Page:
Those waiting at bus shelters will become familiar with the poster ads, connecting them visually with the bus tails and the interior bus ads.(I LOVE CONNECTEDNESS!!!)

Ten transit shelter ads will also rotate throughout downtown Minneapolis over the course of the four weeks leading up to Easter.

I’m really excited to watch this campaign evolve past the Easter season. Melissa Therrien, Kellie Cornell, Eva Zellmer, Mike Hadley, Andrew Broshat, Amy Overgaard, Shannon Nelson–it was so much fun collaborating!

For Grandma


Hi Everyone.

In case we’ve never met, my name is Andrea. I’m Diane’s eldest granddaughter.

Diane had a heck of a time with her health over the last forty years, didn’t she? There’s no question—she was dealt a rough hand. But she also had a heck of a time making the most of those years with family and friends. I bet that if you close your eyes and picture my grandma, you see her smiling or laughing. You probably hear her answering the phone with a cheerful, “Yello,” or eating a late-night bowl of ice cream or popcorn with her eyes rolled back in her head, filled with glee; or maybe you hear her retelling a story with more animation and gusto than Lucille Ball, or maybe she’s beaming happily at her great-grandkids as they run around her living room. Time and time again, as years went on and her body continued to fail her in new and miserable ways, I think we can all agree that her shining personality remained intact. Diane was always still Diane.

She was a mother to two and a surrogate mother to many who crossed the threshold of the Schellenberg home over the years. She was a friend to hundreds and I swear she must’ve been cousins with millions. Second, third, fourth cousins, in Wisconsin, Georgia and Germany—she was in touch with them all! And she was a grandmother to four and a great-grandmother to two.

On a personal note, something I always appreciated about my Grandma is how she always made an effort to understand me as I grew up. When I was in elementary school, I remember her sitting down next to me while I browsed through some kind of teen magazine. She started pointing at pictures of boys saying, “Oh he’s cute.” I was SO embarrassed. But I knew she was just trying to connect with me.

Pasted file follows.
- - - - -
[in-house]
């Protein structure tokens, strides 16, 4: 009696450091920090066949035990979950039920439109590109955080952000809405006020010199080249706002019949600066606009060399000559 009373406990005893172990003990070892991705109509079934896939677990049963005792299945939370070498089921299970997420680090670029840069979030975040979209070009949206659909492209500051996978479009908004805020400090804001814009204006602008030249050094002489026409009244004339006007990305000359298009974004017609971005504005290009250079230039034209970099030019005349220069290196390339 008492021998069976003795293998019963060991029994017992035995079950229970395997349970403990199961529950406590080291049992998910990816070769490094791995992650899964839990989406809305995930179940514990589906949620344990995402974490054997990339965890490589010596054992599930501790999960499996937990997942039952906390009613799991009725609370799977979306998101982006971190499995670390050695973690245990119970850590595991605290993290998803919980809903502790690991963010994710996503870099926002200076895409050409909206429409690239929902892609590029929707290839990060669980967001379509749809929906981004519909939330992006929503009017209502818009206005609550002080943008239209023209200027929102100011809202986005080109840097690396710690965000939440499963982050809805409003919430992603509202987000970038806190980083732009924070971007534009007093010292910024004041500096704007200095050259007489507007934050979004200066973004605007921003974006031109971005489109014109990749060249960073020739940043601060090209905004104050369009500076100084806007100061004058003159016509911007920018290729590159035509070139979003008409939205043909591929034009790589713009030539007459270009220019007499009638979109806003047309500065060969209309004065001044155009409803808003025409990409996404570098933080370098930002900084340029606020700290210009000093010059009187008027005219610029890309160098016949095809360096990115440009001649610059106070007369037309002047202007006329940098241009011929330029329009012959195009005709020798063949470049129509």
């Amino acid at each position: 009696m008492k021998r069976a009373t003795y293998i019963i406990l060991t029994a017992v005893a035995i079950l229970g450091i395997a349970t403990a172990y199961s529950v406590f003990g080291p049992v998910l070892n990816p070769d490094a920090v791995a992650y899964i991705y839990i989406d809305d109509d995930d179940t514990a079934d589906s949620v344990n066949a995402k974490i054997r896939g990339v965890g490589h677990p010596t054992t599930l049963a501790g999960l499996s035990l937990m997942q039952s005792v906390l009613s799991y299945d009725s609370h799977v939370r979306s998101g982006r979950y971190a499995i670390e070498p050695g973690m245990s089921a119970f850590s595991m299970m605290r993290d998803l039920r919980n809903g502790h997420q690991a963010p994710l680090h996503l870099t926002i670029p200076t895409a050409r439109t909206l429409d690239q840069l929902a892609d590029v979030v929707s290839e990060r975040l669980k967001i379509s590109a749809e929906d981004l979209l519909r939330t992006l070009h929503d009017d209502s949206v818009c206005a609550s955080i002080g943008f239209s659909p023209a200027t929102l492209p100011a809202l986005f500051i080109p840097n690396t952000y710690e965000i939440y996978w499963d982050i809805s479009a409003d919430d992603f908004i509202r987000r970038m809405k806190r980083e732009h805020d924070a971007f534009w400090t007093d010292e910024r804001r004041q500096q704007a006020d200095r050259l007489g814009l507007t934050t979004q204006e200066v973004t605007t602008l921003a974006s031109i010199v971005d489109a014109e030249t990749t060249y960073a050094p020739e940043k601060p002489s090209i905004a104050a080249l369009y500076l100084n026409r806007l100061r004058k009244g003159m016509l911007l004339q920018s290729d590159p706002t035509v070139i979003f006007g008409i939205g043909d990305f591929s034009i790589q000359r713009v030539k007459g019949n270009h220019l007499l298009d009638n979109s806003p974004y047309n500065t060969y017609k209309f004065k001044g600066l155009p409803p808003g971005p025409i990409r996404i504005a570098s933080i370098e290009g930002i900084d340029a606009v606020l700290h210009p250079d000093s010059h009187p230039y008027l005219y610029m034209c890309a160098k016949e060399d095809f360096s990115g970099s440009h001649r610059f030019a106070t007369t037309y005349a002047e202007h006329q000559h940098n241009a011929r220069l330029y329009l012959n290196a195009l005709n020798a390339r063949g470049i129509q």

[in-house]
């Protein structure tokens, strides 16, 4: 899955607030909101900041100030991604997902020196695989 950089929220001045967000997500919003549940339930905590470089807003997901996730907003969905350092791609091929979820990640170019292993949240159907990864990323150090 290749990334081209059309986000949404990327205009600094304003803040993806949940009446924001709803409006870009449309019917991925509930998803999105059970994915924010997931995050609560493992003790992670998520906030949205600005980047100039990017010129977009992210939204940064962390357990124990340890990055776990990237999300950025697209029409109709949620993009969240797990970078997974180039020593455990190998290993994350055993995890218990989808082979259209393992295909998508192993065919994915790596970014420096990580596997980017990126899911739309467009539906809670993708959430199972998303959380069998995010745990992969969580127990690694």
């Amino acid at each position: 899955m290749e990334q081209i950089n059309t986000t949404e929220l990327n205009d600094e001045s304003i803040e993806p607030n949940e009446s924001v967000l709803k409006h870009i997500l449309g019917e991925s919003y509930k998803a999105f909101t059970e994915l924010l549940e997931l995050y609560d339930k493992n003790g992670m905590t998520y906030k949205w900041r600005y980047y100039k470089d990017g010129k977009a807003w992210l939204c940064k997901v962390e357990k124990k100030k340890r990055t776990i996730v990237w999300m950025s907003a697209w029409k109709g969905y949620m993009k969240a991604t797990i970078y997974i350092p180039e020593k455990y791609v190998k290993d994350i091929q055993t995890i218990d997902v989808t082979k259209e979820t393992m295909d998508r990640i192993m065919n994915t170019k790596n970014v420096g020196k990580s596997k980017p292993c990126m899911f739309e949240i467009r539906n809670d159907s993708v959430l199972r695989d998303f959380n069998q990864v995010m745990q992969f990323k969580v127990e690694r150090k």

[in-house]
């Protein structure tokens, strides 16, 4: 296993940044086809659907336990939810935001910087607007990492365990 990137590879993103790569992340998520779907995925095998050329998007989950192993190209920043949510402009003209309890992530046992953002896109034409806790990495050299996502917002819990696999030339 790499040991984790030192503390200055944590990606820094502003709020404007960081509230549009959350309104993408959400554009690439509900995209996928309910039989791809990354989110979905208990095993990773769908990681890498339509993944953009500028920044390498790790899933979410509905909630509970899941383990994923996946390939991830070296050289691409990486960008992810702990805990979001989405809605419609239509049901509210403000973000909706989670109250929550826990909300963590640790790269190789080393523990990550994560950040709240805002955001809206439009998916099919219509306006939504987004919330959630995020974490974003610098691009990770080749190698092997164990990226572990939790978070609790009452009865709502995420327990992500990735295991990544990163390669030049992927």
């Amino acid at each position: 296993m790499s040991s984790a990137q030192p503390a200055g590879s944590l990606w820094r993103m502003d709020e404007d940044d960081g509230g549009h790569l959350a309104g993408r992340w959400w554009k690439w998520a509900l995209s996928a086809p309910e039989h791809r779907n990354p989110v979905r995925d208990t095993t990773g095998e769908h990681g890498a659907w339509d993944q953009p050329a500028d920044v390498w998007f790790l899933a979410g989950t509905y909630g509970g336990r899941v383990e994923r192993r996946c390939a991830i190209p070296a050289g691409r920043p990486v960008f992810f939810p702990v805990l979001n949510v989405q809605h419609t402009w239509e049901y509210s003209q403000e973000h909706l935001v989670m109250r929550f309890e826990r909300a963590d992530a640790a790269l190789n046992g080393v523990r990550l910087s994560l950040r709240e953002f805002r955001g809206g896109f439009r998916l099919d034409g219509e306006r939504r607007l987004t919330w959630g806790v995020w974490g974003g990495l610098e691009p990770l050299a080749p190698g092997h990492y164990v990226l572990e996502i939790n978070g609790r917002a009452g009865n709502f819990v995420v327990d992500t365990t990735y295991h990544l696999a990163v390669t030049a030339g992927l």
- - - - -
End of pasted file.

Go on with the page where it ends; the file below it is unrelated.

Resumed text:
When I was in middle school, Grandma Diane and Grandpa Wayne stayed with my brother and I at our house in Alabama while our parents were out of town. Unfortunately, a 13-year-old girl at the time, I entered a biological rite of passage that every girl must endure when my parents were gone. I called my mom to tell her what was happening and she told Grandma. I ran into the kitchen and started painting my nails, weeping from humiliation, praying she wouldn’t come upstairs and talk to me about it. I heard her coming up the stairs and I was filled with dread. She simply and casually strolled up to the kitchen table, sat down, grabbed a bottle of nail polish and started painting her nails and said, “This is a pretty color.” She couldn’t have approached it more perfectly. I made her promise not to tell grandpa, and she let me stay home from school with her for the rest of the week. We watched movies together and ate lots of junk food. At a time when I know my mom really wished she could’ve been there with me, I know she was thankful it was Grandma Diane who was there to go through it with me.

One Summer in college, I spent two weeks working on the hobby farm my grandparents shared with my Uncle Mike. I treasure the time I spent painting birdhouses and sheds with my Grandpa Wayne, gathering chicken eggs and chasing ducks underneath the car. But most of all, I treasure the memories of driving around Hector, Glencoe, and Hutchinson with Grandma Diane, the summertime sun beating into the car, windows down. She let me play all of my CDs because she wanted to hear what I liked. I mean, we listened to Mariah Carey, old NSync and other pop music, as well as some not-quite-as-terrible stuff like John Mayer and Jason Mraz. She hummed along even though she didn’t know the songs and tapped her hands on the steering wheel no matter how ridiculous or obscene the lyrics got. I made sure to play some old songs I knew she’d like too, like The Andrews Sisters, Doris Day, Frank Sinatra and Dean Martin. She oohed and aahed over the nostalgia those songs drew up in her mind of her teenage years and early years of marriage to Grandpa.